The phrase that I kept putting into my testing notes is not one I typically associate with low/low shafts: “Fun to hit.”  That’s particularly noteworthy considering it’s winter in Chicago, and my swing reflects that.

For my first few swings with the Mitsubishi Diamana WB, I was trying to focus on the feel.  But that feel led my wandering eyes to my launch monitor which was showing a couple MPH boost over my Tensei 1K White [review HERE].  More speed – with a fast feel – is definitely a big part of the fun.

As I hit more shots, what I appreciated was how consistent the launch angle and direction were.  Typically a shaft with this much feel would invite more shots left.  The Diamana WB kept everything just as straight as my TENSEI 1K White.  In terms of trajectory, the WB was actually a touch lower, and the spin remained in my normal, low range.

For the shaft nerds, the Mitsubishi Diamana WB shows the company using a variety of their best materials.  In the handle, there’s 80-ton DIALED pitch fiber for more stability and energy transfer.  MR70 runs the full length of the shaft for strength and feel.  Finally, high modulus 46-ton fiber is applied in angle plies to lower the torque and add to that smooth feel.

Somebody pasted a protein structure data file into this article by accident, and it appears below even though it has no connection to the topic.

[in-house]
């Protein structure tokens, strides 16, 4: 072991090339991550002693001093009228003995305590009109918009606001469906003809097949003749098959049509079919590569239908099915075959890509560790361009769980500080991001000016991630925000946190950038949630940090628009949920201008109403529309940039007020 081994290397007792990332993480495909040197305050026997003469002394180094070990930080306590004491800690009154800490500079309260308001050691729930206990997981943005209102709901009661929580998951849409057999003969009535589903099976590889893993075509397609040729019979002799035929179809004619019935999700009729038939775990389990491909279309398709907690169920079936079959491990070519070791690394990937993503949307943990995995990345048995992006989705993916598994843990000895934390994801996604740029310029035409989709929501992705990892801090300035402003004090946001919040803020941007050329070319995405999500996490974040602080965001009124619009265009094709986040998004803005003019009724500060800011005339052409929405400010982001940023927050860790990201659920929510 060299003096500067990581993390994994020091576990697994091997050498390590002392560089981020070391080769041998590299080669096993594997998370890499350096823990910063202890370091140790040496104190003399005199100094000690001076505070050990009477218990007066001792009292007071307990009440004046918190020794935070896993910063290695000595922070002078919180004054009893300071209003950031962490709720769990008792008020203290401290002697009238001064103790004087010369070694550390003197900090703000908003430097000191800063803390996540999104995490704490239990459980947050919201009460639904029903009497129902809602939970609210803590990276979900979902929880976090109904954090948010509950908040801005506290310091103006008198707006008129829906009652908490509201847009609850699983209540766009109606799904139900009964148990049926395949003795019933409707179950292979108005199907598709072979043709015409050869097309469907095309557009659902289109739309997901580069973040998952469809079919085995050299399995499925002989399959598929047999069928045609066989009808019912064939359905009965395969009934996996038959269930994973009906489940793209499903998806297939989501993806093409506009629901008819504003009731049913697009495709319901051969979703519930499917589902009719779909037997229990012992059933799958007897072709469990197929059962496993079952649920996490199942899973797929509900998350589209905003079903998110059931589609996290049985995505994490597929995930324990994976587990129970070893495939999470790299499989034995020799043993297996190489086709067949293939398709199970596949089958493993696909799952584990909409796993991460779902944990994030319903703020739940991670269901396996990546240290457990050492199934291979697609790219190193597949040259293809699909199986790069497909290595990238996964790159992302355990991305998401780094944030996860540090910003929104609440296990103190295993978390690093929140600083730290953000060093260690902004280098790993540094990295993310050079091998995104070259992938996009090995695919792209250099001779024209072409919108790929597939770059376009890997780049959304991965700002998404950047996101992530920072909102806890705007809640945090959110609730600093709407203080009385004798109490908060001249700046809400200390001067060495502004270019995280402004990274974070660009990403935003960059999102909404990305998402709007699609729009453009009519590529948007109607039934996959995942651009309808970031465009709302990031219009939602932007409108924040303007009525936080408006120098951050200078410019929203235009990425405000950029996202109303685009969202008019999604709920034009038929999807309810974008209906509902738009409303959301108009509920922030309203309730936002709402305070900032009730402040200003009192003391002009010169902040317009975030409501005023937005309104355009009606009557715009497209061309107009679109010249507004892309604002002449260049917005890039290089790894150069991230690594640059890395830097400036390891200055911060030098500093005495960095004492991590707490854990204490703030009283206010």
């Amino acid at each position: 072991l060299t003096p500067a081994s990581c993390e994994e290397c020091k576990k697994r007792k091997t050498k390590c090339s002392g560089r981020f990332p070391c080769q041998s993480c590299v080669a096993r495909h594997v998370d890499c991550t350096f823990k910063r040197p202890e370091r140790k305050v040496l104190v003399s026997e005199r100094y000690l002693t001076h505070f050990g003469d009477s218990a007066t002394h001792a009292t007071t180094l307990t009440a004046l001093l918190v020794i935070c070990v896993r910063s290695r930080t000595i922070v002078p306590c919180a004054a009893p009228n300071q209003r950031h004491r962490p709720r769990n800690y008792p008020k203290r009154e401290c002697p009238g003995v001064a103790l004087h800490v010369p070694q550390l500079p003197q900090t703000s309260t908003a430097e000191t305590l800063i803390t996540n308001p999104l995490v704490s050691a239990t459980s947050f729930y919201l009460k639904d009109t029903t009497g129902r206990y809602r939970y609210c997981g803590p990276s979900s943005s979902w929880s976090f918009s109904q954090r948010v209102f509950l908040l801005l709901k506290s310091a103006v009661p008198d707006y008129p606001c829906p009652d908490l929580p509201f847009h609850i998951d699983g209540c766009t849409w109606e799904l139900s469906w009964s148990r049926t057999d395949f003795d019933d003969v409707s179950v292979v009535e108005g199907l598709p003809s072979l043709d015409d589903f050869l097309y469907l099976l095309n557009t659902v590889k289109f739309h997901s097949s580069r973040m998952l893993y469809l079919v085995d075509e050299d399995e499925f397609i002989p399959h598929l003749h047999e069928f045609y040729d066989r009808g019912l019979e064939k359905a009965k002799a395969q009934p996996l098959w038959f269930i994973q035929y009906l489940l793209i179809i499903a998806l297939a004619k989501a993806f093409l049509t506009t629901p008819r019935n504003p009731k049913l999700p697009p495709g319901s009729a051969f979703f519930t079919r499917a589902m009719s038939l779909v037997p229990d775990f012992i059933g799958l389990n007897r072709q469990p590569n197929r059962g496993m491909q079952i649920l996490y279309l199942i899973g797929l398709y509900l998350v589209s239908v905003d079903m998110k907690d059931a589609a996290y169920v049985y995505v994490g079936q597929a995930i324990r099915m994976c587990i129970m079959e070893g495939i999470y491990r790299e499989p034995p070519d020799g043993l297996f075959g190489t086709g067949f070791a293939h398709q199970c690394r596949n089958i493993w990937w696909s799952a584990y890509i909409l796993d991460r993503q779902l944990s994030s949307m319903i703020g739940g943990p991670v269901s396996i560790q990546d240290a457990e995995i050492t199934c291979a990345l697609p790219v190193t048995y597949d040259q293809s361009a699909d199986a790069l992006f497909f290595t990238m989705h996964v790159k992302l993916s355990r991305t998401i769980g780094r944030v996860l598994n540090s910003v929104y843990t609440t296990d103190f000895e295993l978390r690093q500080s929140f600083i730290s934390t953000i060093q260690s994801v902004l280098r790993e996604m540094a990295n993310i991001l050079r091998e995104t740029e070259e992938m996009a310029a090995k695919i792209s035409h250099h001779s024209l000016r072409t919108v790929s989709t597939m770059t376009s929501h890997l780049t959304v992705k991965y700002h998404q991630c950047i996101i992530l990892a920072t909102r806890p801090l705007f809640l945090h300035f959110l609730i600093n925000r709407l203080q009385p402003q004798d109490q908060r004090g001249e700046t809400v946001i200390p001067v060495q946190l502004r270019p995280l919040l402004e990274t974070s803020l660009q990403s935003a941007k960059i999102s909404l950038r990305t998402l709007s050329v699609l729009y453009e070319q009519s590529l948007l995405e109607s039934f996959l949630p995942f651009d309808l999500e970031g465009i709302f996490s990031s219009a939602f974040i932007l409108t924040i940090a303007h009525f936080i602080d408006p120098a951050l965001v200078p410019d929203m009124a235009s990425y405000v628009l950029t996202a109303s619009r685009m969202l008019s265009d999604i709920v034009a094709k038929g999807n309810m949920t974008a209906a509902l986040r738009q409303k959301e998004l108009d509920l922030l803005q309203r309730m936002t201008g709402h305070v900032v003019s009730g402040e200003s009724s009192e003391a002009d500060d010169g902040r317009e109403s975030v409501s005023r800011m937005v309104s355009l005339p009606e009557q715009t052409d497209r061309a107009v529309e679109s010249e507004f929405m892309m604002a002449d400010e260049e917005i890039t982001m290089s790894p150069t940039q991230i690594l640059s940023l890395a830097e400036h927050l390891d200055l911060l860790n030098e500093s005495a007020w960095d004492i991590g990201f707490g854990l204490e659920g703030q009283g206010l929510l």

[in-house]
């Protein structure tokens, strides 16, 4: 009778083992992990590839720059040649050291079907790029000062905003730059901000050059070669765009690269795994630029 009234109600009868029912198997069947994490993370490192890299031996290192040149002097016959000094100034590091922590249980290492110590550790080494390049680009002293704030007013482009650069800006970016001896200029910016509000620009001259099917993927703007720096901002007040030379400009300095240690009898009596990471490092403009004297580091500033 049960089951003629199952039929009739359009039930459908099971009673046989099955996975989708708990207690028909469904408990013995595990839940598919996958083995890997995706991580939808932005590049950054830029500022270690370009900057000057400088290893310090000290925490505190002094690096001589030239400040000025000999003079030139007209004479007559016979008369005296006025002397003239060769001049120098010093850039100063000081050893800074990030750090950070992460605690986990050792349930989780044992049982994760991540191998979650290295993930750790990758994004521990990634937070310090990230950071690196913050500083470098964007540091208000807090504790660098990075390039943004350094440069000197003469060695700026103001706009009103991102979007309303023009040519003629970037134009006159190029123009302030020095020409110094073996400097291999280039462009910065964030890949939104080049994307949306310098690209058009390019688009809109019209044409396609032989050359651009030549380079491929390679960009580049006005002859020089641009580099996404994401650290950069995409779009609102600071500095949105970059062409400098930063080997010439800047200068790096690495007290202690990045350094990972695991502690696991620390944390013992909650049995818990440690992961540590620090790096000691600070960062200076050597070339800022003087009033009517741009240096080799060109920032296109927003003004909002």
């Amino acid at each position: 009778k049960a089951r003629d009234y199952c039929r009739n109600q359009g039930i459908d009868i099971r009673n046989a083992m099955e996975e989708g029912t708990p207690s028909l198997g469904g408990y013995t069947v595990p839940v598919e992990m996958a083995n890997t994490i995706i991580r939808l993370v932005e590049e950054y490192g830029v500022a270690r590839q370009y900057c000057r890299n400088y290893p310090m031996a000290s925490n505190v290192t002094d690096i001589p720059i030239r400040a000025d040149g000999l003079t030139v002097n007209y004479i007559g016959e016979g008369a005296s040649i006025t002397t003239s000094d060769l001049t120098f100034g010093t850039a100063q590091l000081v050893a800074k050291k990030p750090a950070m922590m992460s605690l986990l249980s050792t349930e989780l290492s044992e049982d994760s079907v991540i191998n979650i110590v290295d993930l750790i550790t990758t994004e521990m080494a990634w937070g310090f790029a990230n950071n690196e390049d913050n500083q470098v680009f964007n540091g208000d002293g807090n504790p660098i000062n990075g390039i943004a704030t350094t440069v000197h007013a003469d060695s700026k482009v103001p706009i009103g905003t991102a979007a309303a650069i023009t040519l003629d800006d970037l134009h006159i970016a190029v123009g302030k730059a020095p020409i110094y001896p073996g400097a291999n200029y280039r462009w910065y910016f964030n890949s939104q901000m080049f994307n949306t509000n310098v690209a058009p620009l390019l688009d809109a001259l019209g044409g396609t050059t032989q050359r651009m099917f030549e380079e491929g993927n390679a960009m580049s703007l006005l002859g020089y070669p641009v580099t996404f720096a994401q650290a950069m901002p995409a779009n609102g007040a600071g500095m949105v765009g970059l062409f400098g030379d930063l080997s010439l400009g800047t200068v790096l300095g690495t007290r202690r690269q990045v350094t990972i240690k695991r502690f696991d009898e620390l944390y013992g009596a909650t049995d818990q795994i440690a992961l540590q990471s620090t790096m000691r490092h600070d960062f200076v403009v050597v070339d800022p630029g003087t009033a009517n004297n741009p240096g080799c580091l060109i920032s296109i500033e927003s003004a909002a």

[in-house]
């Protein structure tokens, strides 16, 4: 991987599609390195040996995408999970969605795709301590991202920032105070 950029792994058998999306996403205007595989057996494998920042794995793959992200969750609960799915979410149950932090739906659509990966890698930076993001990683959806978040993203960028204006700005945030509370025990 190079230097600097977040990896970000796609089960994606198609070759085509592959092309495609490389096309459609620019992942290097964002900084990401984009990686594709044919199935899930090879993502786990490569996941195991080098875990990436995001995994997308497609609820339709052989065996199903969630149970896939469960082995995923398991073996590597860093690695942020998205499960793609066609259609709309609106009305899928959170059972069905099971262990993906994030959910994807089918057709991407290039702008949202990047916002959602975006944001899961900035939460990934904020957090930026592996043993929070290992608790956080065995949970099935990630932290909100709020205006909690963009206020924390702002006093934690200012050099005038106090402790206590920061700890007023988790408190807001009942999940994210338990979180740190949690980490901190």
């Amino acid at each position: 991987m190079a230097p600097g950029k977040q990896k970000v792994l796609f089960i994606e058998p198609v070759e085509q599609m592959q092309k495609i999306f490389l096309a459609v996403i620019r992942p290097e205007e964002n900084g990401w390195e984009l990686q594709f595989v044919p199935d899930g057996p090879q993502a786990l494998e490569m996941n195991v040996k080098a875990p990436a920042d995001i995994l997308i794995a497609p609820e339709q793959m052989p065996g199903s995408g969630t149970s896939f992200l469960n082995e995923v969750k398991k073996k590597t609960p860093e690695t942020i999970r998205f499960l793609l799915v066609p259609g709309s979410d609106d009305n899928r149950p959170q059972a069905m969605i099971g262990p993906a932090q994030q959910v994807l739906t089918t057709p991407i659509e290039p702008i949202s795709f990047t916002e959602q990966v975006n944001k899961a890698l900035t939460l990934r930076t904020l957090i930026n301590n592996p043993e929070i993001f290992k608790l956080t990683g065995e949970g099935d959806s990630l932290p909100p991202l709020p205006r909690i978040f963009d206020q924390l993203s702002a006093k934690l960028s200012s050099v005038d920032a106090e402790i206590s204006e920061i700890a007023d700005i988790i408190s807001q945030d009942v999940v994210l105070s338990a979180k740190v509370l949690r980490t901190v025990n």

The Mitsubishi Diamana WB is offered in five weight profiles: 43, 53, 63, 73, and 83.  Mitsubishi is showing a big commitment to light weight by offering the 43 gram version in five flexes: R2, R, SR, S, and X.  Both the 53 and 63 are offered in five flexes, too, just shifted up one: R, SR, S, X, and TX.  The heaviest versions come in just three flexes: S, X, and TX.


The Mitsubishi Diamana WB is a shaft worthy of the White Board name.  It has the low launching, low spinning performance that higher speed players love but with a feel that’s miles from stiff or boardy.  Visit your Mitsubishi fitter to check out the latest generation of Diamana.

Visit Mitsubishi Golf HERE

Matt Saternus
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  1. Scott Uriguen


    What is more “fun” to hit in your opinion? The WB or 1K?

    • Matt Saternus